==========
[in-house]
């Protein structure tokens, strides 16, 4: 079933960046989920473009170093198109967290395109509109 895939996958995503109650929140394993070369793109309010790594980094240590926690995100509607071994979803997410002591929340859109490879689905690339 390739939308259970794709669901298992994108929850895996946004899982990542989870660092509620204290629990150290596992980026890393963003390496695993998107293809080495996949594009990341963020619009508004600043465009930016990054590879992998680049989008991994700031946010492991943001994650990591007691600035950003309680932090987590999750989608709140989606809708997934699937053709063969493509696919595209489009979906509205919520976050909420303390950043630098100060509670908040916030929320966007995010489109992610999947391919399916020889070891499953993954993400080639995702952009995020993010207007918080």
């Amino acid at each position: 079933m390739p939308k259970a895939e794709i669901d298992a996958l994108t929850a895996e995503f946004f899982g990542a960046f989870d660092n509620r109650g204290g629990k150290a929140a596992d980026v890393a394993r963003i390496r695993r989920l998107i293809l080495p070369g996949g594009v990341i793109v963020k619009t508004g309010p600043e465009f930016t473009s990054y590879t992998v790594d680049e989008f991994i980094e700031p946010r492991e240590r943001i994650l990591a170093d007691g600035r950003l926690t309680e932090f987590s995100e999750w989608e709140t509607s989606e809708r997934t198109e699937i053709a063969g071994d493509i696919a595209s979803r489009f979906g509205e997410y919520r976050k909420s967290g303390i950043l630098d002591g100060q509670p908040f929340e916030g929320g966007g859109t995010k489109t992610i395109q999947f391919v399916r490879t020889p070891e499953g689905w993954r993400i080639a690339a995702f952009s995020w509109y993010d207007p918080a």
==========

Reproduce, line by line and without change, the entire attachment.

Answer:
[in-house]
């Protein structure tokens, strides 16, 4: 079933960046989920473009170093198109967290395109509109 895939996958995503109650929140394993070369793109309010790594980094240590926690995100509607071994979803997410002591929340859109490879689905690339 390739939308259970794709669901298992994108929850895996946004899982990542989870660092509620204290629990150290596992980026890393963003390496695993998107293809080495996949594009990341963020619009508004600043465009930016990054590879992998680049989008991994700031946010492991943001994650990591007691600035950003309680932090987590999750989608709140989606809708997934699937053709063969493509696919595209489009979906509205919520976050909420303390950043630098100060509670908040916030929320966007995010489109992610999947391919399916020889070891499953993954993400080639995702952009995020993010207007918080």
């Amino acid at each position: 079933m390739p939308k259970a895939e794709i669901d298992a996958l994108t929850a895996e995503f946004f899982g990542a960046f989870d660092n509620r109650g204290g629990k150290a929140a596992d980026v890393a394993r963003i390496r695993r989920l998107i293809l080495p070369g996949g594009v990341i793109v963020k619009t508004g309010p600043e465009f930016t473009s990054y590879t992998v790594d680049e989008f991994i980094e700031p946010r492991e240590r943001i994650l990591a170093d007691g600035r950003l926690t309680e932090f987590s995100e999750w989608e709140t509607s989606e809708r997934t198109e699937i053709a063969g071994d493509i696919a595209s979803r489009f979906g509205e997410y919520r976050k909420s967290g303390i950043l630098d002591g100060q509670p908040f929340e916030g929320g966007g859109t995010k489109t992610i395109q999947f391919v399916r490879t020889p070891e499953g689905w993954r993400i080639a690339a995702f952009s995020w509109y993010d207007p918080a």